Farmer Fights for Right to Host Weddings
Steve Forster has been growing and selling Christmas trees at Forster's Christmas Tree Farm on Mount Hunger Road for nearly 40 years. He also built an alpine farmhouse on the site that serves as a gift shop featuring traditional German Christmas ornaments and decorations imported from Europe.
But to supplement his income, Forster began using his farm to host events including the annual Swiss Club gathering, as well as weddings. But last May, when a neighbor came across Forster's website that advertised weddings at the farm, the neighbor complained to the town that Forster did not have the right to offer such events on his property.
The town began researching the case and discovered that Forster had never filed a site plan review to get the necessary permission to host weddings.
Forster argued to Town Planner Mark Fougere that weddings were allowed on the farm as a part of RSA 21:34-a, a statute written by the state and adopted by the town that permits farmers to use their land to host a variety of events to help make ends meet and encourage folks to visit farms.
A letter to Forster from Lorraine Merrill, commissioner of agriculture for the state, agreed with Forster's argument that weddings were agri-tourism.
"We interpret on-farm weddings to fall within this statutory definition," Merrill wrote.
But based on his research, Fougere ruled that weddings don't count as agri-tourism and sent a cease-and-desist order to Forster. Forster appealed Fougere's ruling to the town's Zoning Board, who overturned the ruling 4-to-1 and agreed with Forster that weddings do count as agri-tourism.
But the board also said that in order to host weddings, Forster would have to come in for a site plan review to iron out details such as parking, traffic, sanitation, hours of operation and other details.
"They really just want to be able to tell me what I can and can't do on my own land," said Forster. "It's an invasion of my property rights."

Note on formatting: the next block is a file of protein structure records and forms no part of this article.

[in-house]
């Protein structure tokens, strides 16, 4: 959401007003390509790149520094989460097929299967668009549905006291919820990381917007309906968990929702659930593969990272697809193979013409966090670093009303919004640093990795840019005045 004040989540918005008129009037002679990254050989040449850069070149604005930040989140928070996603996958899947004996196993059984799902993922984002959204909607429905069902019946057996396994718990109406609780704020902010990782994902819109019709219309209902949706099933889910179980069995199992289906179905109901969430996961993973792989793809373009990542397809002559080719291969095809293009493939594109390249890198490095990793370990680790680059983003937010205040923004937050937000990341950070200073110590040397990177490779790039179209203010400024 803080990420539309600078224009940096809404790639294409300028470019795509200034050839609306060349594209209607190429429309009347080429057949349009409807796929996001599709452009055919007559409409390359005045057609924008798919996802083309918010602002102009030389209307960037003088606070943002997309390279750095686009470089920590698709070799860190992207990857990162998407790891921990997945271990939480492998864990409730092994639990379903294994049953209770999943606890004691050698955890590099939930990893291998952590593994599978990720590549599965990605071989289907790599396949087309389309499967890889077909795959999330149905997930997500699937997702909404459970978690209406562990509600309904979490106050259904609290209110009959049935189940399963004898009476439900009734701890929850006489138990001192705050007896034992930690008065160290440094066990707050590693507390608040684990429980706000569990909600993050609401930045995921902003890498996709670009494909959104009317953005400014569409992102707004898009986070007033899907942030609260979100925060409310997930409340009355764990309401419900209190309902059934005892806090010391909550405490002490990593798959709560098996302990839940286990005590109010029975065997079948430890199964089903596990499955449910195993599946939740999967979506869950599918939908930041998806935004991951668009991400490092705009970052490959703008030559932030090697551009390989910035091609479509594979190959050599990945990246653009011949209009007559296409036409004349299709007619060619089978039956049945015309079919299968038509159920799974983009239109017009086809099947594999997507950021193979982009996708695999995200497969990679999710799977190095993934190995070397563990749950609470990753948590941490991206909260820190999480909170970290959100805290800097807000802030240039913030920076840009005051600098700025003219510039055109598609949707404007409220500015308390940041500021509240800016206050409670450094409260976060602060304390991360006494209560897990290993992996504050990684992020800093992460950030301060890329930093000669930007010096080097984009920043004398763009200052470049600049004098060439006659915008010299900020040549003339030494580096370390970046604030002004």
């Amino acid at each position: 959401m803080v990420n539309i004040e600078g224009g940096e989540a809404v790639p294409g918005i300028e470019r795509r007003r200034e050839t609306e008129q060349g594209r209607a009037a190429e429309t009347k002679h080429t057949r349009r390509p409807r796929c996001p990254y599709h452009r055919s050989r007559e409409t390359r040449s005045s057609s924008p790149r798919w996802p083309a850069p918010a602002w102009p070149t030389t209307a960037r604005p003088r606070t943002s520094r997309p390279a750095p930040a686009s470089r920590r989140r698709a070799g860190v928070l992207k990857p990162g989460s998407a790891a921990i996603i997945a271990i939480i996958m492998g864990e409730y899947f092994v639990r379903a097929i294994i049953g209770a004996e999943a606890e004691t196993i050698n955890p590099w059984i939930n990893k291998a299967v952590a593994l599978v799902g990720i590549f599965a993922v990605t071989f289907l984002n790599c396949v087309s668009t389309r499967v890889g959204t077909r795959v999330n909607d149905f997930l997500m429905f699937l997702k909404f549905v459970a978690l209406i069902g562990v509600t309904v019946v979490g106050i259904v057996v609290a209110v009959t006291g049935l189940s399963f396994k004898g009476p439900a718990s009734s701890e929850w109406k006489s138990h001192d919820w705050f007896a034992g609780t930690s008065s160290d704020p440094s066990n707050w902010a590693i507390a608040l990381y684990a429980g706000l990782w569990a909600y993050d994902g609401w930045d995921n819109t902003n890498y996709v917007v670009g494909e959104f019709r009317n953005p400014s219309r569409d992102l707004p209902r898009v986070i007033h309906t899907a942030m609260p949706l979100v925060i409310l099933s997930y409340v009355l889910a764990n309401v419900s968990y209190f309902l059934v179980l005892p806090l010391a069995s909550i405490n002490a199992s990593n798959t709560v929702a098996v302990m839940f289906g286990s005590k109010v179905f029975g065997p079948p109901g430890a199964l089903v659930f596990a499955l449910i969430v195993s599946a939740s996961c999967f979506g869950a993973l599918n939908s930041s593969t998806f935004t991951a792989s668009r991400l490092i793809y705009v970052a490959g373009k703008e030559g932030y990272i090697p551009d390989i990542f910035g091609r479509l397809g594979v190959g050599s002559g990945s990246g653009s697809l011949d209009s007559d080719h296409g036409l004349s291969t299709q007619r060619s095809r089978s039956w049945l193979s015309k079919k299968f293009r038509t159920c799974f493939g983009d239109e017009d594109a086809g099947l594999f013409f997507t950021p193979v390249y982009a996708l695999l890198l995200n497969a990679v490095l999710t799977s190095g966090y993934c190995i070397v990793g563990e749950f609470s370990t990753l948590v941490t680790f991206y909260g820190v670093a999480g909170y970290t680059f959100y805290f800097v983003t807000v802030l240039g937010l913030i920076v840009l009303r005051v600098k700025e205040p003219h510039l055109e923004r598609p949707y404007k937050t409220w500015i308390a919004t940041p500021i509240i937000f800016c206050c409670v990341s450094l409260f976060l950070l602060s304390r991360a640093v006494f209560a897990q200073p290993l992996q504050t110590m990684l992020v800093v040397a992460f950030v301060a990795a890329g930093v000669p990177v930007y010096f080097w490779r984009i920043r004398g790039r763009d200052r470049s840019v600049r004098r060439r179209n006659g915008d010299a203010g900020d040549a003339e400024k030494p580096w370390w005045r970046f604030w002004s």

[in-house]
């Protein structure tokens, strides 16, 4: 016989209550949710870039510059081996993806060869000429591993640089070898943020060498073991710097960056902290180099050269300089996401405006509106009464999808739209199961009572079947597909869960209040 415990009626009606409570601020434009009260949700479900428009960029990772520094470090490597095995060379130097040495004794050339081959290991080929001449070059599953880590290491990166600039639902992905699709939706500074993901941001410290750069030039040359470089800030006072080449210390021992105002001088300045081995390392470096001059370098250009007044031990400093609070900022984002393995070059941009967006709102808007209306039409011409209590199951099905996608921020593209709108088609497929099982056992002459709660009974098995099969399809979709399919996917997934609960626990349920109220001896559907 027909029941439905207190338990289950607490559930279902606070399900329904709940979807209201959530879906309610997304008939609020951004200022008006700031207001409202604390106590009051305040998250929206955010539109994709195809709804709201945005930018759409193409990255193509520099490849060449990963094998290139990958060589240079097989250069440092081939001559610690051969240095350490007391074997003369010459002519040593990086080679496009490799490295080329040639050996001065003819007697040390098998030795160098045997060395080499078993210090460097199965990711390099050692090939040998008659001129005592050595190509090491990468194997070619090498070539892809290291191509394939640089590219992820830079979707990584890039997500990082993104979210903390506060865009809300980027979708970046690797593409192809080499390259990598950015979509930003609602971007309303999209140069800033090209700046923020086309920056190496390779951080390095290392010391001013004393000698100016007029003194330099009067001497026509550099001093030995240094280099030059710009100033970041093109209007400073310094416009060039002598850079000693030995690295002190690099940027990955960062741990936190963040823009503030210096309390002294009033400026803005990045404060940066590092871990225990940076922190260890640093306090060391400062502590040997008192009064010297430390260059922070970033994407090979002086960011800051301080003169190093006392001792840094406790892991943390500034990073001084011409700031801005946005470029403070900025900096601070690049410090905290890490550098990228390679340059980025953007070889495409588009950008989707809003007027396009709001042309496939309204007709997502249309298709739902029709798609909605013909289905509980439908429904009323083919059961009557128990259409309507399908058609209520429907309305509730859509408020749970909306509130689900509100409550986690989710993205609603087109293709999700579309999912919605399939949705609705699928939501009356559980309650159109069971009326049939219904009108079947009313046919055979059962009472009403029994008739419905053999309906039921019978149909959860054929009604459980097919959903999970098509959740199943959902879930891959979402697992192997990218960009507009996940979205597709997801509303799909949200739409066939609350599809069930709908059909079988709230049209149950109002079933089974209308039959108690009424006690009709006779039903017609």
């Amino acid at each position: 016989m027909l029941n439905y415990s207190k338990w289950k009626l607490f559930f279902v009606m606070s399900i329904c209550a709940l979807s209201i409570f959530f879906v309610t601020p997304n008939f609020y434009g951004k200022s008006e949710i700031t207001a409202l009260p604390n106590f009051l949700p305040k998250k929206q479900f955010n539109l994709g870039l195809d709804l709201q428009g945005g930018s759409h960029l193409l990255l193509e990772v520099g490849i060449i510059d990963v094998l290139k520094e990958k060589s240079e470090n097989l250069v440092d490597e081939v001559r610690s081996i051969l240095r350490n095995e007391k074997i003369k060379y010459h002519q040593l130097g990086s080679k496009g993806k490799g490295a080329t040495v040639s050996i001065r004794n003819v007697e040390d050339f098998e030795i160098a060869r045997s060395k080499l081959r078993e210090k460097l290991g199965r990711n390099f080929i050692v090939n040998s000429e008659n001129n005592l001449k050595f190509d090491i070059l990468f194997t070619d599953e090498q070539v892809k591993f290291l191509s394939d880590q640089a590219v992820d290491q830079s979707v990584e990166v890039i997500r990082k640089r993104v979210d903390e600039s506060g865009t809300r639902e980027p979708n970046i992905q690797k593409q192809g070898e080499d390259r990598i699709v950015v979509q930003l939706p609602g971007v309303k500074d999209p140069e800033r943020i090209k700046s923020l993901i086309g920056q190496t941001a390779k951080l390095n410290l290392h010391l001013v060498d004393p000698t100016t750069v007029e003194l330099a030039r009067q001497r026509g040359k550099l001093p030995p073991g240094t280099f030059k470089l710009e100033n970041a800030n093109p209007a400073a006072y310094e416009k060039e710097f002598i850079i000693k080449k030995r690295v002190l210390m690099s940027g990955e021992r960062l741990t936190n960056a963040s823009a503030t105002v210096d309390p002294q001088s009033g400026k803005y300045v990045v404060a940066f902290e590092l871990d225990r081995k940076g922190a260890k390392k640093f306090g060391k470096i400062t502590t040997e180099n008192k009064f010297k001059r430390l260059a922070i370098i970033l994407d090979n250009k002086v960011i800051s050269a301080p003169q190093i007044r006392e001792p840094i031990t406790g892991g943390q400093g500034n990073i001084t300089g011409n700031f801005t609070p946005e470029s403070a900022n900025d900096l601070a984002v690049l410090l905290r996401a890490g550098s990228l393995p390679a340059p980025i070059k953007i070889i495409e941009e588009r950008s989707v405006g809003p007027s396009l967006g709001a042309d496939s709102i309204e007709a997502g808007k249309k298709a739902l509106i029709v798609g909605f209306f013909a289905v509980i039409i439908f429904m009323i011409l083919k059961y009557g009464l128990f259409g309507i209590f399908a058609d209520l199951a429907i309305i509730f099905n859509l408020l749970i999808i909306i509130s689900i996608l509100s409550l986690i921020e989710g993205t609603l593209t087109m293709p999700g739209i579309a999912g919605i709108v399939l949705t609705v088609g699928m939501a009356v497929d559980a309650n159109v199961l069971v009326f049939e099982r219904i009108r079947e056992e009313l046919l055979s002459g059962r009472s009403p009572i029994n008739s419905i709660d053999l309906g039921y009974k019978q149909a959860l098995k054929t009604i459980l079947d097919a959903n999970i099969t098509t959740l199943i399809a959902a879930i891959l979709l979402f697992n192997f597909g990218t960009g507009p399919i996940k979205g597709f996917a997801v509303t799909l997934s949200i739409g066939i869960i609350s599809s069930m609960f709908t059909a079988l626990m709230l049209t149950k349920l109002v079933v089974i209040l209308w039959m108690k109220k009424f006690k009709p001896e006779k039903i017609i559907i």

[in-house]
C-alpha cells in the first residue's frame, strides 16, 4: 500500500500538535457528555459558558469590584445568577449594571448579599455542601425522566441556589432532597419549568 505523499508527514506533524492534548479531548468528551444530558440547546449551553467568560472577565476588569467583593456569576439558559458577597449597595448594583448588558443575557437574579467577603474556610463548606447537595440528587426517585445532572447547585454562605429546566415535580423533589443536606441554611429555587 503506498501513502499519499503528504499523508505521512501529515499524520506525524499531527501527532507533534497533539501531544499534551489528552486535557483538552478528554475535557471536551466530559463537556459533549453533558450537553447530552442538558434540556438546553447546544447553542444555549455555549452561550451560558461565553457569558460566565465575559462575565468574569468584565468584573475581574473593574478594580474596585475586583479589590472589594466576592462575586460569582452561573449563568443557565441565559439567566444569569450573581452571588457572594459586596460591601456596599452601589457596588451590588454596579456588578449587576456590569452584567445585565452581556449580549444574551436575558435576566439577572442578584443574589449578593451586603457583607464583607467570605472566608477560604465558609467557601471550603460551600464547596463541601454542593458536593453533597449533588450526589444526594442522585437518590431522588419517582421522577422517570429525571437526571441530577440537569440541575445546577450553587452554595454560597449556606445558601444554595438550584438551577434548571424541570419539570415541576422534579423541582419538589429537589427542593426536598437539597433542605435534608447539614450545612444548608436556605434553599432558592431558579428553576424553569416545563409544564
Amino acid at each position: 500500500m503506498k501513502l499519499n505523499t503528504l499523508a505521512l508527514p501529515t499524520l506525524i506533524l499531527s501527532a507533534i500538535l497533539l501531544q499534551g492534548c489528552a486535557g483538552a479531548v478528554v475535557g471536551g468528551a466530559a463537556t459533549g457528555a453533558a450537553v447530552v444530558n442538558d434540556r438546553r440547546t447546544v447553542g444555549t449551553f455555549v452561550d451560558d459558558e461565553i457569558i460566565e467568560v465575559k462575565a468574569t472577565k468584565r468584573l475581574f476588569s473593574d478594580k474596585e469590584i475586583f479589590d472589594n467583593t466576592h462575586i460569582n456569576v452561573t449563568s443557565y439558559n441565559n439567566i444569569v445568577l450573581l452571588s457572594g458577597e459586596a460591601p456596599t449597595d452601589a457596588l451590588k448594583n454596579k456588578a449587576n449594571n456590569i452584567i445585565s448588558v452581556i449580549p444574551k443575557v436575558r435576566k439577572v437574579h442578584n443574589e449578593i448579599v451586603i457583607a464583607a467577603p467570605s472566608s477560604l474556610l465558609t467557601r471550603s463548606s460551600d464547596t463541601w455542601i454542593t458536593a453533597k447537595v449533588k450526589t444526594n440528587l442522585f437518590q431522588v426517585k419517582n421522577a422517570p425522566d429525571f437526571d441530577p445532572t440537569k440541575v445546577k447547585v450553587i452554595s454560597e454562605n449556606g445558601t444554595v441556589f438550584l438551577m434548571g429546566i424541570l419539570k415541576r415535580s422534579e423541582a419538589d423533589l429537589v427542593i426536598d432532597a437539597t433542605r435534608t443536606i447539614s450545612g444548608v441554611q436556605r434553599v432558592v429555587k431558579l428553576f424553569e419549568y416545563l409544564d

Forster said he feels as though he's being made an example of by the town, and pointed to an email from Land Use Coordinator Nicole Gage to Fougere as evidence. In the email, the subject line of which said "Forsters now doing weddings?" Gage wrote, "It has been suggested that somebody needs to be made an example of (for disregarding the zoning ordinance) AND that the town needs to do a strategic public outreach and education campaign to remind business owner of Planning and Zoning and requirements, as well as building permit rules for all residents."
Fougere said Gage's email was not a driving force behind his decision to issue a cease-and-desist order, and he said he doesn't believe Forster is being targeted.
"I don't think he's being singled out to make an example of," Fougere said. "I think the neighbors have concerns about noise and concerns about traffic, and I believe we have the authority to have him come in and do a site plan review."
The problem, Fougere said, is that the language of the agri-tourism law is vague and different people have different interpretations of what qualifies as agri-tourism, and whether agri-tourism is exempt from site plan review. And it may not be until a case such as Forster's goes to court that the language becomes clearer, Fougere said.
Court is certainly an option for Forster, who has hired an attorney to help him navigate the planning and zoning rules, but he's having a hard time understanding why he should have to fight this battle at all.
"I'm following the law," said Forster. "The state set it in motion, the town adopted it, and now they don't like it."